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Acta Neurol Scand. 2012 Dec;126(6):365-75. doi: 10.1111/j.1600-0404.2012.01691.x. Epub 2012 Jun 19.

The diagnosis and treatment of limbic encephalitis.

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Section of Clinical Neuroscience and Rehabilitation, Institute of Neuroscience and Physiology, Sahlgrenska Academy, Göteborg University, Göteborg, Sweden.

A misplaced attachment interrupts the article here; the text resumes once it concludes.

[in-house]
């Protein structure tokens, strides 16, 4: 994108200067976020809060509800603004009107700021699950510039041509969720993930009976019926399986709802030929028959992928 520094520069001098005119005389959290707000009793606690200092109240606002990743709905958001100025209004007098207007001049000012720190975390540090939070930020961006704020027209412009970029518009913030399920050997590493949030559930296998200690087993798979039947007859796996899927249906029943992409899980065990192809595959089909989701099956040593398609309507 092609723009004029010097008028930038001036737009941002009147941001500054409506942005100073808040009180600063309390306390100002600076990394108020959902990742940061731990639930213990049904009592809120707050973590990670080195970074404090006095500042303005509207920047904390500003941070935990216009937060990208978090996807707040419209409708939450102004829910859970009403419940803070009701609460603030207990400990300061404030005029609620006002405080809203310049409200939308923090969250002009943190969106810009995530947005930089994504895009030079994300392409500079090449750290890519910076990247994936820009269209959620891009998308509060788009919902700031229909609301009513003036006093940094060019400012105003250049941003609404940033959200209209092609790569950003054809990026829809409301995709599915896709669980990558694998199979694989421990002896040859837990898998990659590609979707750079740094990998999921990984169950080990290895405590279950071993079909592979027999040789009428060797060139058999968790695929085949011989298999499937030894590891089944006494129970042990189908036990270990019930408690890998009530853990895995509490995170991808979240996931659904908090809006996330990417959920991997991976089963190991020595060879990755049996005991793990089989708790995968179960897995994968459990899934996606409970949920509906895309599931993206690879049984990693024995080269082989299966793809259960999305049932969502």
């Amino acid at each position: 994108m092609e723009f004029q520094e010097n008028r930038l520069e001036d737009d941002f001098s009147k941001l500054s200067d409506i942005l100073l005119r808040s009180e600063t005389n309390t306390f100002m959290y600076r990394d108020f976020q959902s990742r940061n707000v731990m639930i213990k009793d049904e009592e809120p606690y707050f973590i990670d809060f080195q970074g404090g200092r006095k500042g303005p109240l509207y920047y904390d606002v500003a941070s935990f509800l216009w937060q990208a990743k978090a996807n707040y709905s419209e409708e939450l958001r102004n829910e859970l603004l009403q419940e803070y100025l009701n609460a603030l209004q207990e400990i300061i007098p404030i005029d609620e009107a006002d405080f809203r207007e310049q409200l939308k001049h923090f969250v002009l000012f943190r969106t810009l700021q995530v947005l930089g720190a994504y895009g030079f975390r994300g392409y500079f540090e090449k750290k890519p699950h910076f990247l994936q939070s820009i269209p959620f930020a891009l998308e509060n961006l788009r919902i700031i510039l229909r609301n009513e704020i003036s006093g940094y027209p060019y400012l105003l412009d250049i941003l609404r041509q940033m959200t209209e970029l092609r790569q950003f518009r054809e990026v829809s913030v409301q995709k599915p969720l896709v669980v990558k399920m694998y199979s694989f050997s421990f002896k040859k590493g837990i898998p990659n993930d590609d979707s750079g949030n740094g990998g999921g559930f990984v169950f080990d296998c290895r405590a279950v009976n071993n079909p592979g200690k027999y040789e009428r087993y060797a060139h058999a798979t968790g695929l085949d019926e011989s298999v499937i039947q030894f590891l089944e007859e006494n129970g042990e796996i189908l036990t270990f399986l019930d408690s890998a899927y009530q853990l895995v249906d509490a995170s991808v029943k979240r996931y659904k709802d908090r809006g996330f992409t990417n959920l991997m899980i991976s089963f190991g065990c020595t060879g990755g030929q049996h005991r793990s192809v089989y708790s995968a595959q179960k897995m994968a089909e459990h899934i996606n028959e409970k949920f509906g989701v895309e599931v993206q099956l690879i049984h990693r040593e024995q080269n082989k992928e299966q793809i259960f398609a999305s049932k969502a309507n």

The term limbic encephalitis (LE) was first introduced in 1968. While this disease was initially considered rare and is often fatal with very few treatment options, several reports published in the last decade provide a better description of this condition as well as possible causes and some cases of successful treatment. The clinical manifestation of LE is primarily defined by the subacute onset of short-term memory loss, seizures, confusion and psychiatric symptoms suggesting the involvement of the limbic system. In addition, EEG often shows focal or generalized slow wave or epileptiform activity, and MRI findings reveal hyperintense signals of the medial temporal lobes in T2-weighted or FLAIR images. The current literature suggests that LE is not a single disorder but is comprised of a group of autoimmune disorders predominantly affecting the limbic system. Before the diagnosis of LE can be determined, other causes of subacute encephalopathy must be excluded, especially those resulting from infectious aetiologies. LE has previously been regarded as a paraneoplastic phenomenon associated with the classical onconeuronal antibodies that are primarily directed against intracellular antigens. However, recent literature suggests that LE is also associated with antibodies that are directed against cell surface antigens, and these cases of LE display a much weaker association to the neoplasm. The treatment options for LE largely depend on the aetiology of the disease and involve the removal of the primary neoplasm. Therefore, a search for the underlying tumour is mandatory. In addition, immunotherapy has been successful in a significant number of patients where LE is not associated with cancer.

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